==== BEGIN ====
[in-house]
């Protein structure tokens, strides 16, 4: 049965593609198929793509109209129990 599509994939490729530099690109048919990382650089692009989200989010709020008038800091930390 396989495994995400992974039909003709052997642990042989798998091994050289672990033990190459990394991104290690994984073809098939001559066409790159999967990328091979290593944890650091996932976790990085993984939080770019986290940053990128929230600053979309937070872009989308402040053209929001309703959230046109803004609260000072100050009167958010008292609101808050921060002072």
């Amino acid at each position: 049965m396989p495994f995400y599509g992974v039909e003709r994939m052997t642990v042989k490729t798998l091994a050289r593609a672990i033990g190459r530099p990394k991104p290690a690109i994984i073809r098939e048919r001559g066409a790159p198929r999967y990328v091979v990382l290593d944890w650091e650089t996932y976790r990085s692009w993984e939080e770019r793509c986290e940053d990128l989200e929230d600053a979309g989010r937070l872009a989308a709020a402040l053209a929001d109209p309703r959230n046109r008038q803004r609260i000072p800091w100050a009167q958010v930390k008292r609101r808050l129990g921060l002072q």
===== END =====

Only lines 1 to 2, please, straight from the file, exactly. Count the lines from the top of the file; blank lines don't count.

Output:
[in-house]
């Protein structure tokens, strides 16, 4: 049965593609198929793509109209129990 599509994939490729530099690109048919990382650089692009989200989010709020008038800091930390 396989495994995400992974039909003709052997642990042989798998091994050289672990033990190459990394991104290690994984073809098939001559066409790159999967990328091979290593944890650091996932976790990085993984939080770019986290940053990128929230600053979309937070872009989308402040053209929001309703959230046109803004609260000072100050009167958010008292609101808050921060002072």